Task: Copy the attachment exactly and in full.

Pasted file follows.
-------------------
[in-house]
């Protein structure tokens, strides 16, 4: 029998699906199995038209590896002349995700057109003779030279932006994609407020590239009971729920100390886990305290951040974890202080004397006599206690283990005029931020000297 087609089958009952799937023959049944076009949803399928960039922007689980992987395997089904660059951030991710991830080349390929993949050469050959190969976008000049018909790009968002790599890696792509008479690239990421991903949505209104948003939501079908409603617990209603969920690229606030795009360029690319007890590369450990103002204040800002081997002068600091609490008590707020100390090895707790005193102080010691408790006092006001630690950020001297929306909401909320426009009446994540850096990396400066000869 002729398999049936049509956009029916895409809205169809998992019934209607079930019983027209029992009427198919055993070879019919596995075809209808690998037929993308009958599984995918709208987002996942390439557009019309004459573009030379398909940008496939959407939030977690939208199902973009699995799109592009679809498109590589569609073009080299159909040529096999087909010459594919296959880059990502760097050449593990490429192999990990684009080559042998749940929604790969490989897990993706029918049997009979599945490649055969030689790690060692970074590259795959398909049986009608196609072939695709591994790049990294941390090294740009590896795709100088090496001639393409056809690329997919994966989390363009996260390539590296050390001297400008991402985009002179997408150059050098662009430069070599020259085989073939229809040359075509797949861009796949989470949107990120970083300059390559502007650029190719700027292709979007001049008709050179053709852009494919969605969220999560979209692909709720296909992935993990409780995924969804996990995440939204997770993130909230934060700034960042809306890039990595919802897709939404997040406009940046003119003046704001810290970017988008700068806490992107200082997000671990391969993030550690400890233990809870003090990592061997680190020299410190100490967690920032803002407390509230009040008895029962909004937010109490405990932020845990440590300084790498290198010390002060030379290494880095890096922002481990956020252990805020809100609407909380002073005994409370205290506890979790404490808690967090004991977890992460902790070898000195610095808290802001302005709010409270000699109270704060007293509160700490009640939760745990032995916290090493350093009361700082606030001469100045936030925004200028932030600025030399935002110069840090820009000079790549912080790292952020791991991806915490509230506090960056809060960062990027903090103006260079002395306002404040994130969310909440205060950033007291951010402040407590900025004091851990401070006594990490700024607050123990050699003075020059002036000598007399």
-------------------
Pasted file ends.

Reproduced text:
[in-house]
């Protein structure tokens, strides 16, 4: 029998699906199995038209590896002349995700057109003779030279932006994609407020590239009971729920100390886990305290951040974890202080004397006599206690283990005029931020000297 087609089958009952799937023959049944076009949803399928960039922007689980992987395997089904660059951030991710991830080349390929993949050469050959190969976008000049018909790009968002790599890696792509008479690239990421991903949505209104948003939501079908409603617990209603969920690229606030795009360029690319007890590369450990103002204040800002081997002068600091609490008590707020100390090895707790005193102080010691408790006092006001630690950020001297929306909401909320426009009446994540850096990396400066000869 002729398999049936049509956009029916895409809205169809998992019934209607079930019983027209029992009427198919055993070879019919596995075809209808690998037929993308009958599984995918709208987002996942390439557009019309004459573009030379398909940008496939959407939030977690939208199902973009699995799109592009679809498109590589569609073009080299159909040529096999087909010459594919296959880059990502760097050449593990490429192999990990684009080559042998749940929604790969490989897990993706029918049997009979599945490649055969030689790690060692970074590259795959398909049986009608196609072939695709591994790049990294941390090294740009590896795709100088090496001639393409056809690329997919994966989390363009996260390539590296050390001297400008991402985009002179997408150059050098662009430069070599020259085989073939229809040359075509797949861009796949989470949107990120970083300059390559502007650029190719700027292709979007001049008709050179053709852009494919969605969220999560979209692909709720296909992935993990409780995924969804996990995440939204997770993130909230934060700034960042809306890039990595919802897709939404997040406009940046003119003046704001810290970017988008700068806490992107200082997000671990391969993030550690400890233990809870003090990592061997680190020299410190100490967690920032803002407390509230009040008895029962909004937010109490405990932020845990440590300084790498290198010390002060030379290494880095890096922002481990956020252990805020809100609407909380002073005994409370205290506890979790404490808690967090004991977890992460902790070898000195610095808290802001302005709010409270000699109270704060007293509160700490009640939760745990032995916290090493350093009361700082606030001469100045936030925004200028932030600025030399935002110069840090820009000079790549912080790292952020791991991806915490509230506090960056809060960062990027903090103006260079002395306002404040994130969310909440205060950033007291951010402040407590900025004091851990401070006594990490700024607050123990050699003075020059002036000598007399």